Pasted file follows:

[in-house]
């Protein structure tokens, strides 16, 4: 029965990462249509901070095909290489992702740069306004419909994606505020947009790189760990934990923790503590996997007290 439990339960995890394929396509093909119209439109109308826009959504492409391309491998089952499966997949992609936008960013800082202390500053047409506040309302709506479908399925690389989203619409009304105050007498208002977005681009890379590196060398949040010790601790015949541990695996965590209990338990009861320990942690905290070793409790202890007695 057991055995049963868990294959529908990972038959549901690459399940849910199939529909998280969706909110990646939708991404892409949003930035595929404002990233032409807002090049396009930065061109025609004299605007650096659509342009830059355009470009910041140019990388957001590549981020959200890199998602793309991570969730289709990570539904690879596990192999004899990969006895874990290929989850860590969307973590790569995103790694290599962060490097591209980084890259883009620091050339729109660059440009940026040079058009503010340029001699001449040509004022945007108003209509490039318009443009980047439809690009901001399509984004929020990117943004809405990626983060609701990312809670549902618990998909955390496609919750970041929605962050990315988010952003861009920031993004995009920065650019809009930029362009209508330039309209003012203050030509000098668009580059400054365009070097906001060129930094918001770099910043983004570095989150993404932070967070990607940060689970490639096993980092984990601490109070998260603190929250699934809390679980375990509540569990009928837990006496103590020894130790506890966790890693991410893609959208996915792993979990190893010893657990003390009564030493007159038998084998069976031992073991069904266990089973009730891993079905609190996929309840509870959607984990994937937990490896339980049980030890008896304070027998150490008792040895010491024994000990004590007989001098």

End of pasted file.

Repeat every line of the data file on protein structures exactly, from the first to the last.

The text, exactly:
[in-house]
């Protein structure tokens, strides 16, 4: 029965990462249509901070095909290489992702740069306004419909994606505020947009790189760990934990923790503590996997007290 439990339960995890394929396509093909119209439109109308826009959504492409391309491998089952499966997949992609936008960013800082202390500053047409506040309302709506479908399925690389989203619409009304105050007498208002977005681009890379590196060398949040010790601790015949541990695996965590209990338990009861320990942690905290070793409790202890007695 057991055995049963868990294959529908990972038959549901690459399940849910199939529909998280969706909110990646939708991404892409949003930035595929404002990233032409807002090049396009930065061109025609004299605007650096659509342009830059355009470009910041140019990388957001590549981020959200890199998602793309991570969730289709990570539904690879596990192999004899990969006895874990290929989850860590969307973590790569995103790694290599962060490097591209980084890259883009620091050339729109660059440009940026040079058009503010340029001699001449040509004022945007108003209509490039318009443009980047439809690009901001399509984004929020990117943004809405990626983060609701990312809670549902618990998909955390496609919750970041929605962050990315988010952003861009920031993004995009920065650019809009930029362009209508330039309209003012203050030509000098668009580059400054365009070097906001060129930094918001770099910043983004570095989150993404932070967070990607940060689970490639096993980092984990601490109070998260603190929250699934809390679980375990509540569990009928837990006496103590020894130790506890966790890693991410893609959208996915792993979990190893010893657990003390009564030493007159038998084998069976031992073991069904266990089973009730891993079905609190996929309840509870959607984990994937937990490896339980049980030890008896304070027998150490008792040895010491024994000990004590007989001098």